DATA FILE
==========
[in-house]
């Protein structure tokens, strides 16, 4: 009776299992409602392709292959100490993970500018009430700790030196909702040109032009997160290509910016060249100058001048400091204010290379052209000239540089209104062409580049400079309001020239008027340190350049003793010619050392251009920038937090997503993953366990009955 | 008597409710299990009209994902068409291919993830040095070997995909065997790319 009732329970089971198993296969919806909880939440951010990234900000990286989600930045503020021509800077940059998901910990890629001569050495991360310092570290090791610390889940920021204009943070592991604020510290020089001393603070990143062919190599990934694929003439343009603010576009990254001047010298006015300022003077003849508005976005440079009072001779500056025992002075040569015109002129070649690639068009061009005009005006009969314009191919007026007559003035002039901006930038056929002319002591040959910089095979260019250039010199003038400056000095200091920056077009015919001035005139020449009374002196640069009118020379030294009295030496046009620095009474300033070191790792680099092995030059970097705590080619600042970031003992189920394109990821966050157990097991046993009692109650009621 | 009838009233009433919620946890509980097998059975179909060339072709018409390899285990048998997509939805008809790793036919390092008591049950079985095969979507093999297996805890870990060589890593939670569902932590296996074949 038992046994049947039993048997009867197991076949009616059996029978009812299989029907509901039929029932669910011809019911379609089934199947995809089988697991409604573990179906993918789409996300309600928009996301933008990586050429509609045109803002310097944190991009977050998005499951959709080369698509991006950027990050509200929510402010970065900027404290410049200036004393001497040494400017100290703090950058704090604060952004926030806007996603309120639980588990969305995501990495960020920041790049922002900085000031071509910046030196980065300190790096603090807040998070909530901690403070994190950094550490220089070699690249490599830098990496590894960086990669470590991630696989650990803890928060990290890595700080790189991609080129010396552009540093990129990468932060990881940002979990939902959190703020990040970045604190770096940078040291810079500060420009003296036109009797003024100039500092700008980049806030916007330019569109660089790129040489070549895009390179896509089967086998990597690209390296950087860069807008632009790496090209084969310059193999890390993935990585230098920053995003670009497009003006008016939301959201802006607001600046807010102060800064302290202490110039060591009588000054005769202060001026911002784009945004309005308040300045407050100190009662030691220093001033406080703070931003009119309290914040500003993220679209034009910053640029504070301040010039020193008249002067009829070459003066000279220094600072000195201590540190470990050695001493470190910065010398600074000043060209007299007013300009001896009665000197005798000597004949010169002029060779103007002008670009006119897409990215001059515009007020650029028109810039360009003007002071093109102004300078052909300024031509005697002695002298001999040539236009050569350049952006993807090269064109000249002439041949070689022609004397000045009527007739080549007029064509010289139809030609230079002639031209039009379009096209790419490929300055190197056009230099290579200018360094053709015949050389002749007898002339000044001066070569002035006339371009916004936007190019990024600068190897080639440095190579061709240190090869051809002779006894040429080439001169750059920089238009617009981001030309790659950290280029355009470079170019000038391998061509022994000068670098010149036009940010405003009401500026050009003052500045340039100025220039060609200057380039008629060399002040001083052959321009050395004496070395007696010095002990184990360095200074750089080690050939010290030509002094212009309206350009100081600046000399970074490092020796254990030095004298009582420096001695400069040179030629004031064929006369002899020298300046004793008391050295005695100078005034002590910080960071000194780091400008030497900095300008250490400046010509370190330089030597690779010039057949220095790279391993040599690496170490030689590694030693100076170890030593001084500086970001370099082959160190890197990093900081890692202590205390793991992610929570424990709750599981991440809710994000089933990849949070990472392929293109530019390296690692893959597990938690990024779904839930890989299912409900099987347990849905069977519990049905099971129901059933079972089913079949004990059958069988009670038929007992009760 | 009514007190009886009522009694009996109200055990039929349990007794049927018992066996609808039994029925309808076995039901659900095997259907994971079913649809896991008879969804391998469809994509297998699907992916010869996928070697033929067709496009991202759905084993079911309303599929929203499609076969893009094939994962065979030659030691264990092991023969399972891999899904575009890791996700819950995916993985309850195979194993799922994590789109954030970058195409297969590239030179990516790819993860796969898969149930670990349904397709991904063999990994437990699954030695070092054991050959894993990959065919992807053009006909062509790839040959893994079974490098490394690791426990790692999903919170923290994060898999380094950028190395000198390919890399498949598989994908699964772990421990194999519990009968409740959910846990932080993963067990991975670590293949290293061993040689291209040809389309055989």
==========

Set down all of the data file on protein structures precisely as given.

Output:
[in-house]
């Protein structure tokens, strides 16, 4: 009776299992409602392709292959100490993970500018009430700790030196909702040109032009997160290509910016060249100058001048400091204010290379052209000239540089209104062409580049400079309001020239008027340190350049003793010619050392251009920038937090997503993953366990009955 | 008597409710299990009209994902068409291919993830040095070997995909065997790319 009732329970089971198993296969919806909880939440951010990234900000990286989600930045503020021509800077940059998901910990890629001569050495991360310092570290090791610390889940920021204009943070592991604020510290020089001393603070990143062919190599990934694929003439343009603010576009990254001047010298006015300022003077003849508005976005440079009072001779500056025992002075040569015109002129070649690639068009061009005009005006009969314009191919007026007559003035002039901006930038056929002319002591040959910089095979260019250039010199003038400056000095200091920056077009015919001035005139020449009374002196640069009118020379030294009295030496046009620095009474300033070191790792680099092995030059970097705590080619600042970031003992189920394109990821966050157990097991046993009692109650009621 | 009838009233009433919620946890509980097998059975179909060339072709018409390899285990048998997509939805008809790793036919390092008591049950079985095969979507093999297996805890870990060589890593939670569902932590296996074949 038992046994049947039993048997009867197991076949009616059996029978009812299989029907509901039929029932669910011809019911379609089934199947995809089988697991409604573990179906993918789409996300309600928009996301933008990586050429509609045109803002310097944190991009977050998005499951959709080369698509991006950027990050509200929510402010970065900027404290410049200036004393001497040494400017100290703090950058704090604060952004926030806007996603309120639980588990969305995501990495960020920041790049922002900085000031071509910046030196980065300190790096603090807040998070909530901690403070994190950094550490220089070699690249490599830098990496590894960086990669470590991630696989650990803890928060990290890595700080790189991609080129010396552009540093990129990468932060990881940002979990939902959190703020990040970045604190770096940078040291810079500060420009003296036109009797003024100039500092700008980049806030916007330019569109660089790129040489070549895009390179896509089967086998990597690209390296950087860069807008632009790496090209084969310059193999890390993935990585230098920053995003670009497009003006008016939301959201802006607001600046807010102060800064302290202490110039060591009588000054005769202060001026911002784009945004309005308040300045407050100190009662030691220093001033406080703070931003009119309290914040500003993220679209034009910053640029504070301040010039020193008249002067009829070459003066000279220094600072000195201590540190470990050695001493470190910065010398600074000043060209007299007013300009001896009665000197005798000597004949010169002029060779103007002008670009006119897409990215001059515009007020650029028109810039360009003007002071093109102004300078052909300024031509005697002695002298001999040539236009050569350049952006993807090269064109000249002439041949070689022609004397000045009527007739080549007029064509010289139809030609230079002639031209039009379009096209790419490929300055190197056009230099290579200018360094053709015949050389002749007898002339000044001066070569002035006339371009916004936007190019990024600068190897080639440095190579061709240190090869051809002779006894040429080439001169750059920089238009617009981001030309790659950290280029355009470079170019000038391998061509022994000068670098010149036009940010405003009401500026050009003052500045340039100025220039060609200057380039008629060399002040001083052959321009050395004496070395007696010095002990184990360095200074750089080690050939010290030509002094212009309206350009100081600046000399970074490092020796254990030095004298009582420096001695400069040179030629004031064929006369002899020298300046004793008391050295005695100078005034002590910080960071000194780091400008030497900095300008250490400046010509370190330089030597690779010039057949220095790279391993040599690496170490030689590694030693100076170890030593001084500086970001370099082959160190890197990093900081890692202590205390793991992610929570424990709750599981991440809710994000089933990849949070990472392929293109530019390296690692893959597990938690990024779904839930890989299912409900099987347990849905069977519990049905099971129901059933079972089913079949004990059958069988009670038929007992009760 | 009514007190009886009522009694009996109200055990039929349990007794049927018992066996609808039994029925309808076995039901659900095997259907994971079913649809896991008879969804391998469809994509297998699907992916010869996928070697033929067709496009991202759905084993079911309303599929929203499609076969893009094939994962065979030659030691264990092991023969399972891999899904575009890791996700819950995916993985309850195979194993799922994590789109954030970058195409297969590239030179990516790819993860796969898969149930670990349904397709991904063999990994437990699954030695070092054991050959894993990959065919992807053009006909062509790839040959893994079974490098490394690791426990790692999903919170923290994060898999380094950028190395000198390919890399498949598989994908699964772990421990194999519990009968409740959910846990932080993963067990991975670590293949290293061993040689291209040809389309055989």